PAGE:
Just as there are those who want story (or maybe Story or Theme or whatever - exact meanings here are tough to establish, hopefully a general idea is all that's needed for this particular point) to result from a true Sim, there are those who want story to result from a pure Game.  I've played with some such people, and R. Talsorian's Mekton (Zeta flavor, though my impression was they tried this with EVERY flavor that ever came out) was the game they tried to use for this goal.  It didn't quite work, IMO, and GNS may be a big part of why.

But - maybe that experience has warped me, but my biggest problem in this Horseshoe 2 stuff has been I just don't see Challenge and Theme on the same scale.  They exist independently, as far as I can tell.  Admitedly, there is cross-influence but . . . well, everything has cross-influence, really.

In the draft of the Gamism essay I read, Ron discussed the "want story to emerge from game" phenomena a bit, and had no easy answers for such players.  By putting Theme and Challenge at opposite ends of the same scale, you do explain WHY such folks can't get what they want - but when I say it didn't quite work, that implies also it wasn't a total failure.  And if you're still mapping behaviors with this Horseshoe 2, it seems clear to me that many folks are NOT behaving like Challenge and Theme are on the same axis . . .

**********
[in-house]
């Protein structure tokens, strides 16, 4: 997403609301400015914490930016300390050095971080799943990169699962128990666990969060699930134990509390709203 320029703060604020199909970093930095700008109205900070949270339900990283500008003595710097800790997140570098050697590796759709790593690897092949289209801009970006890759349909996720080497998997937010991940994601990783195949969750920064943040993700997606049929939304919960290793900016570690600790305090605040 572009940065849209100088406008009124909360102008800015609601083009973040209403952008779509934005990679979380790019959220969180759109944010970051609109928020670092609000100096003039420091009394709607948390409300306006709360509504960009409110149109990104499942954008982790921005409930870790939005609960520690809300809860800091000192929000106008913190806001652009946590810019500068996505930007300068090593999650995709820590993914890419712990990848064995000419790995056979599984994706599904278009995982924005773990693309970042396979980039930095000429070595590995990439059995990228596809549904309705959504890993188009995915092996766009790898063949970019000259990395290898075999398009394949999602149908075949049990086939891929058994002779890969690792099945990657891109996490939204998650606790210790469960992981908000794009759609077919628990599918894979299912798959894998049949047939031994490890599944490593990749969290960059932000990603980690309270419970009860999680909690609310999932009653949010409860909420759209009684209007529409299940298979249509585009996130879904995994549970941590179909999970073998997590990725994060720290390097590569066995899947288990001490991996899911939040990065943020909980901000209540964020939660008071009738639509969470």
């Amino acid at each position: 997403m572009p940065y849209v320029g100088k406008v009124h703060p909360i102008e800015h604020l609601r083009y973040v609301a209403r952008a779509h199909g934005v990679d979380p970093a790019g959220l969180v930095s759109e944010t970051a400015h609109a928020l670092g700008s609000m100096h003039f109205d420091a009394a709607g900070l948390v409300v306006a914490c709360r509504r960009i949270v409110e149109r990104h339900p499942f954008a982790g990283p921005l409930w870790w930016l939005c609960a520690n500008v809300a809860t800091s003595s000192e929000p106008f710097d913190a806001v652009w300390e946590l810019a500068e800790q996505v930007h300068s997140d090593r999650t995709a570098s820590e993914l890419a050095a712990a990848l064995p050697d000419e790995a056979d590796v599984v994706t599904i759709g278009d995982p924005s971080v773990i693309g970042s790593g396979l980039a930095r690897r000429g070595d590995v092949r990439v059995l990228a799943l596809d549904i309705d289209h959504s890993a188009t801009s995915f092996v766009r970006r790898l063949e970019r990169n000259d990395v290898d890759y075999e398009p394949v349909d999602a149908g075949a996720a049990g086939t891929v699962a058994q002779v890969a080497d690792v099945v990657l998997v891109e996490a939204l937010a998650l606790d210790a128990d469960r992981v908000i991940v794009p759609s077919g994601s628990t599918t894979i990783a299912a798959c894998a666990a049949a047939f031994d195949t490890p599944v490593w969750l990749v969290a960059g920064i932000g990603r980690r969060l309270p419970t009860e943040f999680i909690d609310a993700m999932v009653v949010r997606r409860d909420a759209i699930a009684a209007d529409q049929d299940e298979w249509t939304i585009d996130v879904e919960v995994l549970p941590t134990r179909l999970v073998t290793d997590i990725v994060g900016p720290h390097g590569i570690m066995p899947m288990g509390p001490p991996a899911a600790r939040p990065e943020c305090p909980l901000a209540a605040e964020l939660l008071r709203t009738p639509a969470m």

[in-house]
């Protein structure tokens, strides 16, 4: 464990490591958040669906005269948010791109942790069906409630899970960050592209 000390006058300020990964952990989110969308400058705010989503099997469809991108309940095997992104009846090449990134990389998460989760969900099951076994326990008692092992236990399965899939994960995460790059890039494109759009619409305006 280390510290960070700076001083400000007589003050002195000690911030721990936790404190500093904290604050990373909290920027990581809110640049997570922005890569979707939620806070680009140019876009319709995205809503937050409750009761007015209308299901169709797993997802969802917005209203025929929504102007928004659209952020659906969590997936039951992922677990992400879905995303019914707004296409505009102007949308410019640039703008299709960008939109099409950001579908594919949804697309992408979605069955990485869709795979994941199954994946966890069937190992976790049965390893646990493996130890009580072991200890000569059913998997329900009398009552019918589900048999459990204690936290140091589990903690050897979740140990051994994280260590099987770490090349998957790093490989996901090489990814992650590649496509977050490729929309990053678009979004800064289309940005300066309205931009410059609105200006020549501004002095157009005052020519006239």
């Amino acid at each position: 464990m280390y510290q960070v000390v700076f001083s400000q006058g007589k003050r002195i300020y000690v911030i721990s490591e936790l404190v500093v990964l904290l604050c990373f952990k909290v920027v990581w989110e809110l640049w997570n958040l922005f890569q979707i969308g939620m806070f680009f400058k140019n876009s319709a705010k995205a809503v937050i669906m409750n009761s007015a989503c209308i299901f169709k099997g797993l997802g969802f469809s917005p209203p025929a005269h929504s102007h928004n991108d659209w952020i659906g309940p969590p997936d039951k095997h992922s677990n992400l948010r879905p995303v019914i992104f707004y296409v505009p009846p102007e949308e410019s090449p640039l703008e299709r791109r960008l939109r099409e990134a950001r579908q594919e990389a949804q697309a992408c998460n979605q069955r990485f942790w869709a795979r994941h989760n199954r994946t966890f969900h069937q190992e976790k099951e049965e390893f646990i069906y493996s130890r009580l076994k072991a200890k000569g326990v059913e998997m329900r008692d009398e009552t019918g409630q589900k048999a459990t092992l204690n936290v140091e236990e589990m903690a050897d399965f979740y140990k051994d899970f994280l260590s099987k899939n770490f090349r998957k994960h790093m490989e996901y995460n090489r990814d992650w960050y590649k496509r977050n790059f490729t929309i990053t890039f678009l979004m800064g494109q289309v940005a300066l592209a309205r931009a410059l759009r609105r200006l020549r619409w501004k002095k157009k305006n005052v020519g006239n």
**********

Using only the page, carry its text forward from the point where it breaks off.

Sorry that my first comment on the intriging approach of Horseshoe 2 is kinda negative - I'm liking a lot of what I read here - but unless I'm missing something, Challenge/Theme on one axis doesn't hold up very well.

Gordon
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Ron Edwards
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« Reply #77 on: June 03, 2003, 11:48:26 AM »

Hi Mike,

The way I see it, if you have Character, Situation, Setting, and Color, then nothing happens. That's right, even if you have Situation. It's all frozen without System.

Best,
Ron
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Jason Lee
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« Reply #78 on: June 03, 2003, 12:06:29 PM »

Quote from: Mike Holmes
Except that by the larger definition, how you determine Color is via system. How you determine Situation is via system. How you determine setting is via system. I mean, if the system is that the GM is arbiter of the setting as he ususally is, then isn't the GM creating a setting detail like a palace just a use of system?

Better put, give me an example of using the system that's not also one of the other four. I mean if rolling to hit is a great example of exploring system, isn't that just altering situation as well? Or do we mean simply resolution systems, and not system overall?


I guess I was thinking of System (in the Exploration context) as mechanics, both formal and informal - the rules of the game.

Normally, I would think of "system" as:  Setting, Color, System, and a little Character.  Which is what they seem to be talking about in Baseline/Vision, but I guess that isn't germane to the discussion.